Here is a how to:
To convert your WRT54Gs to a wireless access point:
1. Disconnect it from everything except one computer that is wired to it.
2. Give it a fixed IP address (one that is not the same as the wired router). So, find the wired router's IP address and add one. Example: if the wired router is 192.168.1.1, you are going to set your WRT54GL as 192.168.1.2.
3. Disable the WRT54G2's DHCP server.
4. Save the settings.
5. Connect any (yes, any) LAN port (not WAN, LAN) on the wired router to any LAN port (not WAN, LAN) on the WRT54G2.
6. Is the WRT54G2's WAN or "Internet" port empty? It should be! If it isn't re-read step 5 9 more times.
7. Now, you have a LAN port on your wired router connected to another LAN port on the WRT54G2. If you don't, re-read step 5.
8. Set the wired router to be the DHCP server. Make sure that 192.168.1.2 is not within the DHCP range -- you wouldn't want a conflict.
9. Done.

I hope this will solve your problem.

Regards Furyan
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mtk4590Author Commented:
Thank you for the info.  Let me clarify a bit regarding the DHCP.
The SonicWall is controlling the DHCP but upon advice from SonicWall, I excluded the numbers that I had used for static ips from the DHCP range and any other devices that are not static receive their Ip automatically from the SonicWall.  
The linksys setup does not allow for a default gateway number.  
I set the Lan IP address and I get to put in the subnet of 255.255.255.0
I also disabled the DHCP server on the setup page of the Linksys.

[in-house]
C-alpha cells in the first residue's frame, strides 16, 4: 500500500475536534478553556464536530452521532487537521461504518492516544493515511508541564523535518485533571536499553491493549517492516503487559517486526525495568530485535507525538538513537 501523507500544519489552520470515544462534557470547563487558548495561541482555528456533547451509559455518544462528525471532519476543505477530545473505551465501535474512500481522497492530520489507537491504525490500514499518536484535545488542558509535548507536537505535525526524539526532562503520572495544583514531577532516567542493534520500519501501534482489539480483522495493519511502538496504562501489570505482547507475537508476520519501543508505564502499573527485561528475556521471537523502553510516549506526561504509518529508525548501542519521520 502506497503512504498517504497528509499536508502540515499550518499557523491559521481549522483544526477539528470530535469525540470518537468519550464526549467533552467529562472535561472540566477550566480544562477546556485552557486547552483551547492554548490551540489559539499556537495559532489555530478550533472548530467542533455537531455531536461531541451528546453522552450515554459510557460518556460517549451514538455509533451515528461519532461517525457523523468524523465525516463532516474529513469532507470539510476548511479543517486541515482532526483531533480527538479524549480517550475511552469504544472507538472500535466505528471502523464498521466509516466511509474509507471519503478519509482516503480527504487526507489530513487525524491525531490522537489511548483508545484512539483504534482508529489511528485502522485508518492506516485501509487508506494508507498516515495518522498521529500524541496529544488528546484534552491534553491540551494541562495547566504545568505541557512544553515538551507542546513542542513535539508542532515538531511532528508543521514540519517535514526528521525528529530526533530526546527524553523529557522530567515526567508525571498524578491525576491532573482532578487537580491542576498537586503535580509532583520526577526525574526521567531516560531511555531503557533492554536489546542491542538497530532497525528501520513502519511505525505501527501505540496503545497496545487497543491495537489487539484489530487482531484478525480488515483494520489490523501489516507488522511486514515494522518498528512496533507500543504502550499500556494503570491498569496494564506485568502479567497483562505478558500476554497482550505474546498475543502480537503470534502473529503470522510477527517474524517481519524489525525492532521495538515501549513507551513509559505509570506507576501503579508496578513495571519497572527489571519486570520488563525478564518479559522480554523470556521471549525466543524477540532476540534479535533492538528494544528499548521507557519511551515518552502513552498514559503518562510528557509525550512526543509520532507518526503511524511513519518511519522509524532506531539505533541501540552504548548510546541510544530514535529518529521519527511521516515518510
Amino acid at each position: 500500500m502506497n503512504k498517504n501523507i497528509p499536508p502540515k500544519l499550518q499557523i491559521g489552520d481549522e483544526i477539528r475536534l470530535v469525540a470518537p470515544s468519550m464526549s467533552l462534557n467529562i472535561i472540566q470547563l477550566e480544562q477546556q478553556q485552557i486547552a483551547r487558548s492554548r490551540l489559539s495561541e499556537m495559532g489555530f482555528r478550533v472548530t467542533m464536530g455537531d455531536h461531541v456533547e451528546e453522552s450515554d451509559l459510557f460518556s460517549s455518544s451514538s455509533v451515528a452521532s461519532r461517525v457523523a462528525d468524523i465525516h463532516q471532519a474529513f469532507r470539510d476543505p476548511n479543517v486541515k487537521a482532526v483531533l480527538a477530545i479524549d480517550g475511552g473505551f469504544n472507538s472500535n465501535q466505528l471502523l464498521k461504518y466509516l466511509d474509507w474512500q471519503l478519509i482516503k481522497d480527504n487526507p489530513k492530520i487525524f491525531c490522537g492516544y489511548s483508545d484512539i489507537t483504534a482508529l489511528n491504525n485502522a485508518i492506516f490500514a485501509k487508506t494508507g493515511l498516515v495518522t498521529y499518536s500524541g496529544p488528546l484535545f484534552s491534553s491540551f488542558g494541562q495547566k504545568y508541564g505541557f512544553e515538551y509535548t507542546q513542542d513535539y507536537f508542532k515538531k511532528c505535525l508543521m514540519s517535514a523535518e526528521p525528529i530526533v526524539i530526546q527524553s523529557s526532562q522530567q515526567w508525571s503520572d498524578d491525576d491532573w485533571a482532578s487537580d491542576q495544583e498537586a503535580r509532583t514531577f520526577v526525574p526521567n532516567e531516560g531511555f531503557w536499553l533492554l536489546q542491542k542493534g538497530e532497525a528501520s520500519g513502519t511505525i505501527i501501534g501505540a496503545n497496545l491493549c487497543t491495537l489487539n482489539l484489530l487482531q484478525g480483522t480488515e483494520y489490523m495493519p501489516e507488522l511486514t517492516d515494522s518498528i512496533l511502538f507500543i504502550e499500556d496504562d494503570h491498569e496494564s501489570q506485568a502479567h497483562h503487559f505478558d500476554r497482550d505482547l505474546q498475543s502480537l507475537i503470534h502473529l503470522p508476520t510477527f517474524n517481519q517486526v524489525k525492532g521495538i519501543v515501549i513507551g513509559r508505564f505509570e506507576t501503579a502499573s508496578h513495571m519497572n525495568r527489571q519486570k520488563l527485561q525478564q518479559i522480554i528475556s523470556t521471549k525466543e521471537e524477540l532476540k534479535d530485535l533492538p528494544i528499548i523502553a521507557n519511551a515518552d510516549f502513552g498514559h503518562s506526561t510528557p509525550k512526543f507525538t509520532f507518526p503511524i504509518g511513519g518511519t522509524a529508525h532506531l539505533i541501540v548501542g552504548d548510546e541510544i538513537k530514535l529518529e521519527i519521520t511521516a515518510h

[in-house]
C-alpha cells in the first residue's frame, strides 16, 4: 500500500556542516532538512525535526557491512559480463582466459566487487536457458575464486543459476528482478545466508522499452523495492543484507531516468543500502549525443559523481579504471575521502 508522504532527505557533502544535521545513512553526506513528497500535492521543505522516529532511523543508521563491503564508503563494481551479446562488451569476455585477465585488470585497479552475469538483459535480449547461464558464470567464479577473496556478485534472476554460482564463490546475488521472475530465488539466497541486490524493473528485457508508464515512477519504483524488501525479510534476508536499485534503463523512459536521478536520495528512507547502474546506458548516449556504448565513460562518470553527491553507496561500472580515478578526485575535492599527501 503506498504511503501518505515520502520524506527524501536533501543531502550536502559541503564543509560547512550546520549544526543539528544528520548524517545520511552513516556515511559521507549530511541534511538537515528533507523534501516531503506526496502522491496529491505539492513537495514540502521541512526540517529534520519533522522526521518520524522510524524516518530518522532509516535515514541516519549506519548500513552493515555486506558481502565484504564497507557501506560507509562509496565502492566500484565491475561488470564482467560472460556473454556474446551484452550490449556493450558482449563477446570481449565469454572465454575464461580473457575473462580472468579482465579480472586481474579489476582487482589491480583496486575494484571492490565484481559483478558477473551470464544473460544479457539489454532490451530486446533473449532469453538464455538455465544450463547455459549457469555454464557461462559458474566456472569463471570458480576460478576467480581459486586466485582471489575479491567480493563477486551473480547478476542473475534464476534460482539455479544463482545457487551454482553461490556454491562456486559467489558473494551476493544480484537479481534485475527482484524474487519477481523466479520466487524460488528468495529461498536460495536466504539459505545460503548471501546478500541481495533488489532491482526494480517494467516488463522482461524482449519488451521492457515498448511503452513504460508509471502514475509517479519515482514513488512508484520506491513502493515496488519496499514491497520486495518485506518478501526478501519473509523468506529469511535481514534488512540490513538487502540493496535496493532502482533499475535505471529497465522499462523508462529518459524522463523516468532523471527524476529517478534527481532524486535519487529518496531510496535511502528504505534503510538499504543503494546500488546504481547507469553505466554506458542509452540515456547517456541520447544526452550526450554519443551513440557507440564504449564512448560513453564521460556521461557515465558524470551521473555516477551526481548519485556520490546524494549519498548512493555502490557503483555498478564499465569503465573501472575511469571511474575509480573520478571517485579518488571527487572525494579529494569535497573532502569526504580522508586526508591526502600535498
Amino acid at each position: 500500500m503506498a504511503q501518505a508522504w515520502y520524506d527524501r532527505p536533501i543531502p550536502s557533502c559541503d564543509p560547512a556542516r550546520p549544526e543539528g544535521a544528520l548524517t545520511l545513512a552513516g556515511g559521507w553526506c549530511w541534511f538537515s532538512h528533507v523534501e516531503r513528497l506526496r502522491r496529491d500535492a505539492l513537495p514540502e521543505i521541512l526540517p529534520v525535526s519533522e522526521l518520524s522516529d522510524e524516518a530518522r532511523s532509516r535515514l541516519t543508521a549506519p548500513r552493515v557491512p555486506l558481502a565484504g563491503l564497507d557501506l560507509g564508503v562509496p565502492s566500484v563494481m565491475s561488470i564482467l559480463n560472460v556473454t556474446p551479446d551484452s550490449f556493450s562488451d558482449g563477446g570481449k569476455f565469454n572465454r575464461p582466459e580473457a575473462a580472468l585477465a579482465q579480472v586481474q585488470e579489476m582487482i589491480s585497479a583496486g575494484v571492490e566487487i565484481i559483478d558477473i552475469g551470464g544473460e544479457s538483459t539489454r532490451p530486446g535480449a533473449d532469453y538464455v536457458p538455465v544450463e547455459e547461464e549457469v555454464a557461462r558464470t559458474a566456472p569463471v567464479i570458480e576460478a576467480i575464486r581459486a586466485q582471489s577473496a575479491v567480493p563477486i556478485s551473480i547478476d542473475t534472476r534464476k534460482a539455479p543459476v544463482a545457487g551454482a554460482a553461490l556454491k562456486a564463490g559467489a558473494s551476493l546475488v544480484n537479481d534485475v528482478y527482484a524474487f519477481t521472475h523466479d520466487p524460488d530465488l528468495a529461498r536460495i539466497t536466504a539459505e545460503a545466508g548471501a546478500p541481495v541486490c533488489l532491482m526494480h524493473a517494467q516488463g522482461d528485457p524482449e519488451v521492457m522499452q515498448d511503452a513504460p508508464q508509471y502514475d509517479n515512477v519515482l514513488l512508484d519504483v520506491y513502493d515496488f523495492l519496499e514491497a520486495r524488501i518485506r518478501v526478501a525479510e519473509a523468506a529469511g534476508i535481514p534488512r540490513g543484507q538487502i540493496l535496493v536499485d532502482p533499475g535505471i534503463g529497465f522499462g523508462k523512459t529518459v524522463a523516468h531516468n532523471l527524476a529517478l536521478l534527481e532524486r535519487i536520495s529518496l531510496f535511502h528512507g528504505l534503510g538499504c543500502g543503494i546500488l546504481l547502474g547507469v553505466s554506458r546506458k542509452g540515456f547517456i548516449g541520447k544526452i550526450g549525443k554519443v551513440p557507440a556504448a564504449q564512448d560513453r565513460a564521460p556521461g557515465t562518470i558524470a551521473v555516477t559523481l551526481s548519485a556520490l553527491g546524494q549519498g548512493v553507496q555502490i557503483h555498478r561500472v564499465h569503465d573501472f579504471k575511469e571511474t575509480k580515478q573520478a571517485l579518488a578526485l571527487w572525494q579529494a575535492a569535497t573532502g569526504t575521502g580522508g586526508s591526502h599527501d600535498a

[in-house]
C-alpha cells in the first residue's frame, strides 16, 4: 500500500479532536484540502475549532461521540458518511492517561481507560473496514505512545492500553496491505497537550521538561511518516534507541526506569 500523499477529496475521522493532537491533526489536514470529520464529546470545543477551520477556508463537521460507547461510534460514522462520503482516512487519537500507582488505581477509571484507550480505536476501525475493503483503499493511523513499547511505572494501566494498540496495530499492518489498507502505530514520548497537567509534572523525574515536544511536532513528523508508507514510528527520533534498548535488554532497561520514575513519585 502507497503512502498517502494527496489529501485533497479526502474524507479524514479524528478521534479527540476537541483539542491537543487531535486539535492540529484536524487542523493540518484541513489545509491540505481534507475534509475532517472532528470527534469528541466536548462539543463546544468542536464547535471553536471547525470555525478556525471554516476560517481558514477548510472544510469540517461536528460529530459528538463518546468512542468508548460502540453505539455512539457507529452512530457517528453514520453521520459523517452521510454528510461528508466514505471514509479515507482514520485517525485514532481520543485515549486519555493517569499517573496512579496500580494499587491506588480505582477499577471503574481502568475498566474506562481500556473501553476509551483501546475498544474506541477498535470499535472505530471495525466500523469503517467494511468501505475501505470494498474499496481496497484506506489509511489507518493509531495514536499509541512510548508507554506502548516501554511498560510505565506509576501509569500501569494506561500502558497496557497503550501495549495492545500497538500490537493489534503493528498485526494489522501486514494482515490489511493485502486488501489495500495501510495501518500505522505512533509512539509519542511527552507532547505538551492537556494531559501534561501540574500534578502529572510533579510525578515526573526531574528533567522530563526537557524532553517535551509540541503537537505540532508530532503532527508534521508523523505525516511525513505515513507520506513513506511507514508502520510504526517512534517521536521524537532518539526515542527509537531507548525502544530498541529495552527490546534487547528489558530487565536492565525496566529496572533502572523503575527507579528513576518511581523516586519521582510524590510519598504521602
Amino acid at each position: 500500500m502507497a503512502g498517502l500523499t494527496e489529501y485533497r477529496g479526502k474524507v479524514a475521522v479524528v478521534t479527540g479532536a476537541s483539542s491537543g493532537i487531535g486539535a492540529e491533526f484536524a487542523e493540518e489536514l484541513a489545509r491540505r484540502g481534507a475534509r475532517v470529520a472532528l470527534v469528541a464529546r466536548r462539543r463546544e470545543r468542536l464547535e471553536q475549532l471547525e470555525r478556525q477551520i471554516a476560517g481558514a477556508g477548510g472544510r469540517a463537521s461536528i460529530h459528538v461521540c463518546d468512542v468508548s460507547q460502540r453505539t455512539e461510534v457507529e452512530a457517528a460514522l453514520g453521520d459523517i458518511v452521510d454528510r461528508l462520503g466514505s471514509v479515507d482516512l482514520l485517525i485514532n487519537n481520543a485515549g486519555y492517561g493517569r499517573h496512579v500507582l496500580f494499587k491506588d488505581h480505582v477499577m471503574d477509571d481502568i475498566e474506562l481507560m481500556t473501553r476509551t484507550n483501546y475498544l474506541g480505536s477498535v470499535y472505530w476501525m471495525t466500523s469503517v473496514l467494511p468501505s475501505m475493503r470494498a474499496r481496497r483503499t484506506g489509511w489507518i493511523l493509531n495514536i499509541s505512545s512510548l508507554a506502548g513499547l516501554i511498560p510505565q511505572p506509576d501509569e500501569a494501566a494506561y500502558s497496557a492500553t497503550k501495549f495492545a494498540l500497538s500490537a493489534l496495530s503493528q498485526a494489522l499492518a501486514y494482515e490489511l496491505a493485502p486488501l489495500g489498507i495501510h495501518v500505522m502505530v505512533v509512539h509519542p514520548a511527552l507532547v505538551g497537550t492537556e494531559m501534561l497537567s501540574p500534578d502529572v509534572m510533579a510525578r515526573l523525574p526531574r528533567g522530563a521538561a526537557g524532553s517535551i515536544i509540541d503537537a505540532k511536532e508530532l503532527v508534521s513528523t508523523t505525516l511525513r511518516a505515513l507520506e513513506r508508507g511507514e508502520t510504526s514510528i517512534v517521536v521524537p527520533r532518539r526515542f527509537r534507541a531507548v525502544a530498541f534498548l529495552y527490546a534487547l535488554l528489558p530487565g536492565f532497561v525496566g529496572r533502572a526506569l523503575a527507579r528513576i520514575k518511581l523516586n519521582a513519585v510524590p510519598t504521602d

I like the idea of the alternate configuration, I will try that this week.  Thanks.
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akahanCommented:
If the Sonicwall is handing out DHCP addresses, then (under my first proposed solution), you wouldn't need to give the Linksys a gateway address...it'll just get it from the SonicWall.

Furyan's suggestion to use the WRT54G as an access point is also a worthwhile approach.
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digitapCommented:
do you have the linksys connected to it's own interface on the sonicwall or do you have it connected to the network switch that connects to the sonicwall LAN (x0) interface?  if on the switch, then the access point should be bridging the wireless to the wired network and handing out IPs for the LAN network.
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mtk4590Author Commented:
Sorry everybody but it turned out to be an issue with the website itself. All is well. Thanks for your interest and my apologies for not getting to back to you soon.
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digitapCommented:
no worries. thanks for the feedback.
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mtk4590Author Commented:
It was a problem with the website.